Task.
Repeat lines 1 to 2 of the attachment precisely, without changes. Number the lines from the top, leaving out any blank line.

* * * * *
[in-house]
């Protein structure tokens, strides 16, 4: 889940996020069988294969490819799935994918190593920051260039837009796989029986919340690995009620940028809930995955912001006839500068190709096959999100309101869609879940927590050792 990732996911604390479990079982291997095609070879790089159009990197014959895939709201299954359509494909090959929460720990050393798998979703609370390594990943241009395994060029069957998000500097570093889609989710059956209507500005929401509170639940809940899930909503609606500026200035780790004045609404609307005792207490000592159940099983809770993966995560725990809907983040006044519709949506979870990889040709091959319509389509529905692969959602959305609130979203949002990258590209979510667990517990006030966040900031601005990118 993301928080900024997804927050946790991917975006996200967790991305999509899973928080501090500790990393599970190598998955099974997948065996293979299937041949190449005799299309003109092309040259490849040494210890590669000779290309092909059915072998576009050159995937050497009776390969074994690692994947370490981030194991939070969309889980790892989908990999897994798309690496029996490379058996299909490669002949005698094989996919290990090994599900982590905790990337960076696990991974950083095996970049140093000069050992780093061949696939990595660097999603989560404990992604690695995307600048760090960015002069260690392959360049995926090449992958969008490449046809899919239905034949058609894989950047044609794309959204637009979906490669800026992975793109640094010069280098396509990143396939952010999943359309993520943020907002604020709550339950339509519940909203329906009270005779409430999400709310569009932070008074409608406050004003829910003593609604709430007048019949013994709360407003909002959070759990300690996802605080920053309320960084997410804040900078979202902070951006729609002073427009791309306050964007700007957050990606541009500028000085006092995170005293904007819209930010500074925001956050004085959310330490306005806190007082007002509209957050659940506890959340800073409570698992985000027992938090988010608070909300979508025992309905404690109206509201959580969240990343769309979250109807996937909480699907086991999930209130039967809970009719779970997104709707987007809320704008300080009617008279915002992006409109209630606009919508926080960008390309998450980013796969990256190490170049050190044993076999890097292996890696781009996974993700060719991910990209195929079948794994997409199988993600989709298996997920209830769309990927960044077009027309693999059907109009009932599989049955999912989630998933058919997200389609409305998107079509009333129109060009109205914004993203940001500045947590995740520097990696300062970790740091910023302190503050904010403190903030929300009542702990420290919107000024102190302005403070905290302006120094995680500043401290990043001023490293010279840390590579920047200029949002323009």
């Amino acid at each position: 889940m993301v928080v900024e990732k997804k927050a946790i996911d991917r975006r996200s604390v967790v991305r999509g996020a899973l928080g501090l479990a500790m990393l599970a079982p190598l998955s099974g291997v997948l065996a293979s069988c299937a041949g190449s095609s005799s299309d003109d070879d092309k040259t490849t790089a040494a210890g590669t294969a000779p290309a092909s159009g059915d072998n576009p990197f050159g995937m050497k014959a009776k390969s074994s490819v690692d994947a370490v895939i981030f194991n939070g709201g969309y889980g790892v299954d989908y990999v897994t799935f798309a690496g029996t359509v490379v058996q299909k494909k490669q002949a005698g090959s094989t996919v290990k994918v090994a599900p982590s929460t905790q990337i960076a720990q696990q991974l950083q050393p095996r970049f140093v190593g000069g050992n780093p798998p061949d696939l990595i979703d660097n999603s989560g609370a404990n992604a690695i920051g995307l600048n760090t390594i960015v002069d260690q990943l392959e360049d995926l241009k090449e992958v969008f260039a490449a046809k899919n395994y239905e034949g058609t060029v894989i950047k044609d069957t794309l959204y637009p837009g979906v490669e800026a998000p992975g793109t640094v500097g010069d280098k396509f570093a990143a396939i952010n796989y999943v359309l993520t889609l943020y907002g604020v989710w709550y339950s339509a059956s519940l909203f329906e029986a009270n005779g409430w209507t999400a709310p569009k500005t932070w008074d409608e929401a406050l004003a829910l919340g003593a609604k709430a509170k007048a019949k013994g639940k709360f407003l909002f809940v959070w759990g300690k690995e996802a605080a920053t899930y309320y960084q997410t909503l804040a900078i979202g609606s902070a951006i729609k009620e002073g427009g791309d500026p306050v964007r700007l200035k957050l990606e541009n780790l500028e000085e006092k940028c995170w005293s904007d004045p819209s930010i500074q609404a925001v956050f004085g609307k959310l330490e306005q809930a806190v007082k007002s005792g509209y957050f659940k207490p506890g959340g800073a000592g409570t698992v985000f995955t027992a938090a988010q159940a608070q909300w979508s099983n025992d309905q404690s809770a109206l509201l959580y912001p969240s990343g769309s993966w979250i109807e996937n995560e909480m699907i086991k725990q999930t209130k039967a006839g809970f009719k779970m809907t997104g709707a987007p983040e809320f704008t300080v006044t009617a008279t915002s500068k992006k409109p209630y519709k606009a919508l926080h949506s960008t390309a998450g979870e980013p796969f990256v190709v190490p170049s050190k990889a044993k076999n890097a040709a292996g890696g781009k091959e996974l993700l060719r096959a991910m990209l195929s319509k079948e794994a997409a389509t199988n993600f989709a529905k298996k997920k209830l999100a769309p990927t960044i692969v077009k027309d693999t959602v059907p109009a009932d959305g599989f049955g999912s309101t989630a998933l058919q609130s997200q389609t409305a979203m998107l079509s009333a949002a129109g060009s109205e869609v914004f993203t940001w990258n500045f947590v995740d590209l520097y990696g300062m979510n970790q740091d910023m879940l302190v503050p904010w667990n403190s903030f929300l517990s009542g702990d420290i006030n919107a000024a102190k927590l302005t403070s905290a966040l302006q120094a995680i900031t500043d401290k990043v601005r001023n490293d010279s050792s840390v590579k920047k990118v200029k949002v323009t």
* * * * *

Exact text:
[in-house]
């Protein structure tokens, strides 16, 4: 889940996020069988294969490819799935994918190593920051260039837009796989029986919340690995009620940028809930995955912001006839500068190709096959999100309101869609879940927590050792 990732996911604390479990079982291997095609070879790089159009990197014959895939709201299954359509494909090959929460720990050393798998979703609370390594990943241009395994060029069957998000500097570093889609989710059956209507500005929401509170639940809940899930909503609606500026200035780790004045609404609307005792207490000592159940099983809770993966995560725990809907983040006044519709949506979870990889040709091959319509389509529905692969959602959305609130979203949002990258590209979510667990517990006030966040900031601005990118 993301928080900024997804927050946790991917975006996200967790991305999509899973928080501090500790990393599970190598998955099974997948065996293979299937041949190449005799299309003109092309040259490849040494210890590669000779290309092909059915072998576009050159995937050497009776390969074994690692994947370490981030194991939070969309889980790892989908990999897994798309690496029996490379058996299909490669002949005698094989996919290990090994599900982590905790990337960076696990991974950083095996970049140093000069050992780093061949696939990595660097999603989560404990992604690695995307600048760090960015002069260690392959360049995926090449992958969008490449046809899919239905034949058609894989950047044609794309959204637009979906490669800026992975793109640094010069280098396509990143396939952010999943359309993520943020907002604020709550339950339509519940909203329906009270005779409430999400709310569009932070008074409608406050004003829910003593609604709430007048019949013994709360407003909002959070759990300690996802605080920053309320960084997410804040900078979202902070951006729609002073427009791309306050964007700007957050990606541009500028000085006092995170005293904007819209930010500074925001956050004085959310330490306005806190007082007002509209957050659940506890959340800073409570698992985000027992938090988010608070909300979508025992309905404690109206509201959580969240990343769309979250109807996937909480699907086991999930209130039967809970009719779970997104709707987007809320704008300080009617008279915002992006409109209630606009919508926080960008390309998450980013796969990256190490170049050190044993076999890097292996890696781009996974993700060719991910990209195929079948794994997409199988993600989709298996997920209830769309990927960044077009027309693999059907109009009932599989049955999912989630998933058919997200389609409305998107079509009333129109060009109205914004993203940001500045947590995740520097990696300062970790740091910023302190503050904010403190903030929300009542702990420290919107000024102190302005403070905290302006120094995680500043401290990043001023490293010279840390590579920047200029949002323009």